The Philadelphia 76ers Need to Figure it Out

When we talk about Game 7s in the NBA, we talk about the pressure, the intensity, and the flare that comes with a “win or go home” situation. Because a series is knotted up three wins a piece, any Game 7 is likely to be a thriller. Both teams put it all on the line, for a chance to move on, or in some cases, secure the title.

On Sunday, however, only one team seemed to show up in the final game of the second-round series between the Boston Celtics and Philadelphia 76ers. In an embarrassing 112-88 loss, the 76ers finished their season blowing a 3-2 series lead, with Jayson Tatum leaving 51 points on their doorstep in a Mother’s Day massacre.

Philadelphia is used to postseason basketball at this point, but unfortunately, they’re also used to the same result, and it isn’t an NBA championship. They’ve made the playoffs every season since 2018, yet they can’t seem to figure it out. Six playoff appearances, zero appearances in the Eastern Conference Finals.

After a regular season that saw Joel Embiid take home the MVP award, there was a real chance that this team would be playing past what they were used to for so long. Had they beaten the Celtics in round two, they almost certainly would have been favored to beat the Miami Heat in the following round, giving themselves a real shot at the NBA Finals. Yet again, however, the 76ers faltered.

Despite the same result each season, this roster has changed frequently since their first playoff appearance with Embiid in 2018. The only thing that seems to stay the same is that he remains their prized possession, their best player. There’s no doubt that Embiid is that guy, but no matter who GM Elton Brand surrounds him with, the result stays stagnant. Jimmy Butler, Tobias Harris, and Ben Simmons (before they regressed, especially Simmons), James Harden, and the list goes on. How many more players need to go through this team to succeed?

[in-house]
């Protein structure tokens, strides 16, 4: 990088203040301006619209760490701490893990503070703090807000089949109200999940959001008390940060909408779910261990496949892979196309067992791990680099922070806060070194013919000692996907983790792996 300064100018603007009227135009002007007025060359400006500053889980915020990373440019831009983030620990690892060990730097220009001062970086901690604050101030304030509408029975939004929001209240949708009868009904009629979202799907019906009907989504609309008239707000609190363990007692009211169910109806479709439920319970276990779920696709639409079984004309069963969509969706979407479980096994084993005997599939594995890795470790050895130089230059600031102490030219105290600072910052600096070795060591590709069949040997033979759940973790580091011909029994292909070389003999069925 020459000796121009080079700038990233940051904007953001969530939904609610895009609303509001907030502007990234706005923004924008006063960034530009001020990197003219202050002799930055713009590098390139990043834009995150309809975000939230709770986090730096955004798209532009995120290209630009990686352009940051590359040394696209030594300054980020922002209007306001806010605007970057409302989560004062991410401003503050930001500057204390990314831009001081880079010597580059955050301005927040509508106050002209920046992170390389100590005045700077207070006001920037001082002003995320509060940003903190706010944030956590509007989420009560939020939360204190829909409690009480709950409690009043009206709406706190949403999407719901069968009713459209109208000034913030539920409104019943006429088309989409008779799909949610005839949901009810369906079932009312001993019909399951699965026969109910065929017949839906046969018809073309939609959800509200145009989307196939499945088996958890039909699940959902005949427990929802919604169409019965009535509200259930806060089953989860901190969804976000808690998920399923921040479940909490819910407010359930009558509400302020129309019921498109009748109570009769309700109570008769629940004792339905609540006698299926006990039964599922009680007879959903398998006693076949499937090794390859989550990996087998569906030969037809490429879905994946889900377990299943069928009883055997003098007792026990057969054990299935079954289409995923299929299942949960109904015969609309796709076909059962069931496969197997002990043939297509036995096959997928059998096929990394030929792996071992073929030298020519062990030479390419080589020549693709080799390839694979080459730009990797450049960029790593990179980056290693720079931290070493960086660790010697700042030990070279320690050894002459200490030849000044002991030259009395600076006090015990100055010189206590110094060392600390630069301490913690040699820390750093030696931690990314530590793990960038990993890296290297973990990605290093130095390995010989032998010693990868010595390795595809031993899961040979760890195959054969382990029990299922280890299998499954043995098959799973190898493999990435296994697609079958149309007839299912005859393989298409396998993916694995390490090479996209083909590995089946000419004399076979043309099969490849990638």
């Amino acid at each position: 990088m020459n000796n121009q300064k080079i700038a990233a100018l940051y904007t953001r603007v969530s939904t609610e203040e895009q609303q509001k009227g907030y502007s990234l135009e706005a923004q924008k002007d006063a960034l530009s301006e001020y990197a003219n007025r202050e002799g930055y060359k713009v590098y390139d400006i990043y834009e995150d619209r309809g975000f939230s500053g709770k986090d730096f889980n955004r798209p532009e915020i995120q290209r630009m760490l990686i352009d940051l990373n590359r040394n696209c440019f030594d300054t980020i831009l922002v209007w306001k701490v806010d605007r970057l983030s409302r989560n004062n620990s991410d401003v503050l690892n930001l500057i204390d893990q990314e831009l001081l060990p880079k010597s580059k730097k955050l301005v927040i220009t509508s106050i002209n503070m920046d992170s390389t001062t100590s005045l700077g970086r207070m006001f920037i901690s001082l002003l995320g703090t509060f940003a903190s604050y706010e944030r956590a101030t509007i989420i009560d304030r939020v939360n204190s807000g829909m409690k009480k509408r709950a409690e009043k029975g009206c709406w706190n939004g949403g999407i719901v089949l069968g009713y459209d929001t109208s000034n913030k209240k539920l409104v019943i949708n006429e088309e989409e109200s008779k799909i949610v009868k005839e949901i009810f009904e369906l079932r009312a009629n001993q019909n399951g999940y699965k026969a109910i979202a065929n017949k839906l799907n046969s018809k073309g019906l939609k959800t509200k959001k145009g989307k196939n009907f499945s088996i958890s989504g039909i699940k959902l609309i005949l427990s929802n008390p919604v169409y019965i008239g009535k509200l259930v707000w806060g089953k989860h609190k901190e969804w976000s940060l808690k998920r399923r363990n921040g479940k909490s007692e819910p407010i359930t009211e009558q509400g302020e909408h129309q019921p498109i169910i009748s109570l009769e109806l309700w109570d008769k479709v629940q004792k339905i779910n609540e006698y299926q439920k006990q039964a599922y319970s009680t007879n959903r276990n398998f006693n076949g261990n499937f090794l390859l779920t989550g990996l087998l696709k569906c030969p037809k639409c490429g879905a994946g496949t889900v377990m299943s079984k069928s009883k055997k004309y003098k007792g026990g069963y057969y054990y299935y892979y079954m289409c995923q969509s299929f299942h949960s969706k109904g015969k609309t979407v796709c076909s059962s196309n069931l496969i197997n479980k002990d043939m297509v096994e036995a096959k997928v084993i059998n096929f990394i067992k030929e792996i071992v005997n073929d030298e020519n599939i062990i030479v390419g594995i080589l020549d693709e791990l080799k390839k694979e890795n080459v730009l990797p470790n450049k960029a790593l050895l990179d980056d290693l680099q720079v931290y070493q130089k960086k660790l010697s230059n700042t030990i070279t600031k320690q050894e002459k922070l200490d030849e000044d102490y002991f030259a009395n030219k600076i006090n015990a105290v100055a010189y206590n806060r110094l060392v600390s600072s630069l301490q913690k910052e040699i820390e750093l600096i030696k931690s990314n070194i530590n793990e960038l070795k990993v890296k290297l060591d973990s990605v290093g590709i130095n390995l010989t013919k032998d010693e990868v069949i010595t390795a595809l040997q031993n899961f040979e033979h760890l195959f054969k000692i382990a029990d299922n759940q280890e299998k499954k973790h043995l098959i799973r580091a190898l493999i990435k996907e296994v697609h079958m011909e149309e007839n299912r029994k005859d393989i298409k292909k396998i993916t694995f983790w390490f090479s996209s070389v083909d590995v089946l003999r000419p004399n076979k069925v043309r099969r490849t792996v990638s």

It didn’t help that Embiid shot 5-18 in Game 7, along with Harden who shot 3-11 and couldn’t even crack 10 points. It’s a full circle moment when you realize that these two players, in the biggest game of the season, fail expectations to come up clutch in a playoff game, something they’ve been criticized about for almost their entire careers. This loss falls entirely on the stars of the team, and their coaching.

Speaking of coaching, the 76ers organization fired Doc Rivers late Tuesday morning (per Adrian Wojnarowski). This was expected, as they had no real playoff success under his tenure. Philadelphia previously got rid of former Spurs assistant coach Brett Brown to hire a head coach with postseason “experience” like Rivers, but it’s clear that no real difference was made.

I think this proves that Rivers is the most overrated head coach in NBA history. It took Kevin Garnett, Paul Pierce, Ray Allen, and Rajon Rondo to win his first and only NBA championship in 2008 with the Boston Celtics. Since leaving Boston to coach the Los Angeles Clippers and then the 76ers, Rivers had yet to reach a conference final before his firing. Funny enough, the Clippers made the Western Conference Finals the year after he left.

To add on, Rivers has now lost his last five Game 7s as a head coach, with his ten total Game 7 losses coming in as the most of any coach in NBA history. The NBA put out a list of the top 15 head coaches ever last season in celebration of the league’s 75th anniversary, and looking back now, it’s clear he should not have made the list. Rivers has been carried by pure talent his entire career, and it couldn’t be more evident as of right now. The question is, where does the 76ers organization go from here?